If you’re commercial operator creating resources or delivering online courses then the Statutory Education Licence rules don’t apply. You need to follow the commercial guidelines – which basically means use your own images or pay for someone else’s. I see quite a few people who transition from schools to the commercial sector get tripped up by this.
For free images Creative Commons is the safest place to go, but always check the licence tags. Quite a lot are tagged “not for commercial use”.
With COVID we’re all now online to varying degrees. We have jumped (or been pushed) into trying new and unfamiliar things, many of which are now fairly routine parts of our lives. It’s a time when many of us feel safer and more comfortable with the technology. We’re happy clicking on whatever is put in front of us.
This time is a bonanza for people looking to make a quick dishonest buck.
Our organisations can protect us from many of the threats but there are also many ways we can let dodgy operators into our stuff. It’s probably a good time to revisit our security practices.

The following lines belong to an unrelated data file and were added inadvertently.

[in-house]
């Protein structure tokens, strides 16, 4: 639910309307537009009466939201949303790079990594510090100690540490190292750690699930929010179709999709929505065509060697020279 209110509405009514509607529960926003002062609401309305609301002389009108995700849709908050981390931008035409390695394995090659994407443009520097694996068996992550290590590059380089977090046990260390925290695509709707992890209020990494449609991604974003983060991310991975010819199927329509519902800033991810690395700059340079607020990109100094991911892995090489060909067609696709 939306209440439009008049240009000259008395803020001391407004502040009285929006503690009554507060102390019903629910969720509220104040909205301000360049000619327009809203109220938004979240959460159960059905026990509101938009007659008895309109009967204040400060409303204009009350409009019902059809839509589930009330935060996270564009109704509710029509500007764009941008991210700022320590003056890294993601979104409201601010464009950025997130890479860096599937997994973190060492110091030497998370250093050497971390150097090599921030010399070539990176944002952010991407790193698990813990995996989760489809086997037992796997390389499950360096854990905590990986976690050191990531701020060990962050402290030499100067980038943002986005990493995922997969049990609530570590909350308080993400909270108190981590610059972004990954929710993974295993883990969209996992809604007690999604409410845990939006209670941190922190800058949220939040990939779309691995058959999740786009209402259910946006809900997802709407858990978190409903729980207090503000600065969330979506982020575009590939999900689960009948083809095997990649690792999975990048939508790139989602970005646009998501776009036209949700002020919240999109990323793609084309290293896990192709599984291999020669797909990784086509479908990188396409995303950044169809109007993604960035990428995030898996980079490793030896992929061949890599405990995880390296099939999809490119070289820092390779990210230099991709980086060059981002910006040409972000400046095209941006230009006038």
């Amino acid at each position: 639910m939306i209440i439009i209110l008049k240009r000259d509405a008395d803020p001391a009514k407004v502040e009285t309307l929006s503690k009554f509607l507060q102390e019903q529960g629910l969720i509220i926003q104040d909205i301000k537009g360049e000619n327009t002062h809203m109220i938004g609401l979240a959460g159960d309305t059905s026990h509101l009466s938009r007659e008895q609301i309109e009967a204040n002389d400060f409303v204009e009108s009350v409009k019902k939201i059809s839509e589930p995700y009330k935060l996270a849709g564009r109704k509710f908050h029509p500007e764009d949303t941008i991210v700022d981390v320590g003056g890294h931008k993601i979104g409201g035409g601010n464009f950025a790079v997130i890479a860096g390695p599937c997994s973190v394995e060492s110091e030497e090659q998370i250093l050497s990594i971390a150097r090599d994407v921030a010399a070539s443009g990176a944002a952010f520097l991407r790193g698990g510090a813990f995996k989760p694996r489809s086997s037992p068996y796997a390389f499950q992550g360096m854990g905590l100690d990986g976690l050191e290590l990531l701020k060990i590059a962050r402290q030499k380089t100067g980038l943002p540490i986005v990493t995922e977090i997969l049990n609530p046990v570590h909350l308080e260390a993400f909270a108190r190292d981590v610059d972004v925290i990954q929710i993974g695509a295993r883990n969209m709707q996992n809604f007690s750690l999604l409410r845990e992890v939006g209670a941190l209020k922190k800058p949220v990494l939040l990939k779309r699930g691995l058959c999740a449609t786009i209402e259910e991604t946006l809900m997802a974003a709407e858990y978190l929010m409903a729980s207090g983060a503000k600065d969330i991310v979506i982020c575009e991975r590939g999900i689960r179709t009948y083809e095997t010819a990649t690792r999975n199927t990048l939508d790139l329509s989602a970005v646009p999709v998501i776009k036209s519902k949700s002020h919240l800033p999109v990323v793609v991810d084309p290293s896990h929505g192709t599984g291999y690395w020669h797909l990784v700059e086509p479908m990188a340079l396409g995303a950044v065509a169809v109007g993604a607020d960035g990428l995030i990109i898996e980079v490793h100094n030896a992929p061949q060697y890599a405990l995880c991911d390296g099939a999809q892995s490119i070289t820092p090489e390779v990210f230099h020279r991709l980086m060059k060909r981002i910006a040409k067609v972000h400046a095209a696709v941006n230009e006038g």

This article from Future Learn, Common cyber security threats and how to deal with them is a good place to start.
Warning for people with excellent battery management (Google wont let you sign in if you’re using a device with a 10 year old version of Android).
If you still have a device running Android 2.3.7 (the final version of Gingerbread) or older, Google won’t let you sign in to your Google account on that device starting September 27thhttps://www.theverge.com/2021/8/1/22605009/google-android-older-versions-2-3-7-account-sign-log-in-gmail-youtube-maps
So for those of you who have nursed your Blackberry or Galaxy 4 through the past 10 years and are users of Google docs and Drive you are going to find your device a little bit less useful. Actually the one issue you may have is the loss of Google photos and having to manually get your pics off the device.